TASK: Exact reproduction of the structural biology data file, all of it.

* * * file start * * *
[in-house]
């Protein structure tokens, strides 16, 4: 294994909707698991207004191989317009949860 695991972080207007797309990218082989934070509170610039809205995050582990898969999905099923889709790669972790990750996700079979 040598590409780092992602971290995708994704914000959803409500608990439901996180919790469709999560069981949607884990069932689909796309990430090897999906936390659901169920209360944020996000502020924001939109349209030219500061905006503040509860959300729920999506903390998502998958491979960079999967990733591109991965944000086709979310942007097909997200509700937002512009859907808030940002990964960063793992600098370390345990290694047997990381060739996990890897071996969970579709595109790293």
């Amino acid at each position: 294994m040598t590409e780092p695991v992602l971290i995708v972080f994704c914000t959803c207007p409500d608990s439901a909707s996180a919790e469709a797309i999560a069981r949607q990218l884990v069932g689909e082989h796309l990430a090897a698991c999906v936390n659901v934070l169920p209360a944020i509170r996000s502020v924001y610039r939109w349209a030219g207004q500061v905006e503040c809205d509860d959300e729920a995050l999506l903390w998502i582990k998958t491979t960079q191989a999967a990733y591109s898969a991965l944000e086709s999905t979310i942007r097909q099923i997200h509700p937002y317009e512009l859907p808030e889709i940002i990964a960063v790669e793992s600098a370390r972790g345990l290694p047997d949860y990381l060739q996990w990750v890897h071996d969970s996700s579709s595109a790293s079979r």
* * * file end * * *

[in-house]
């Protein structure tokens, strides 16, 4: 294994909707698991207004191989317009949860 695991972080207007797309990218082989934070509170610039809205995050582990898969999905099923889709790669972790990750996700079979 040598590409780092992602971290995708994704914000959803409500608990439901996180919790469709999560069981949607884990069932689909796309990430090897999906936390659901169920209360944020996000502020924001939109349209030219500061905006503040509860959300729920999506903390998502998958491979960079999967990733591109991965944000086709979310942007097909997200509700937002512009859907808030940002990964960063793992600098370390345990290694047997990381060739996990890897071996969970579709595109790293």
């Amino acid at each position: 294994m040598t590409e780092p695991v992602l971290i995708v972080f994704c914000t959803c207007p409500d608990s439901a909707s996180a919790e469709a797309i999560a069981r949607q990218l884990v069932g689909e082989h796309l990430a090897a698991c999906v936390n659901v934070l169920p209360a944020i509170r996000s502020v924001y610039r939109w349209a030219g207004q500061v905006e503040c809205d509860d959300e729920a995050l999506l903390w998502i582990k998958t491979t960079q191989a999967a990733y591109s898969a991965l944000e086709s999905t979310i942007r097909q099923i997200h509700p937002y317009e512009l859907p808030e889709i940002i990964a960063v790669e793992s600098a370390r972790g345990l290694p047997d949860y990381l060739q996990w990750v890897h071996d969970s996700s579709s595109a790293s079979r």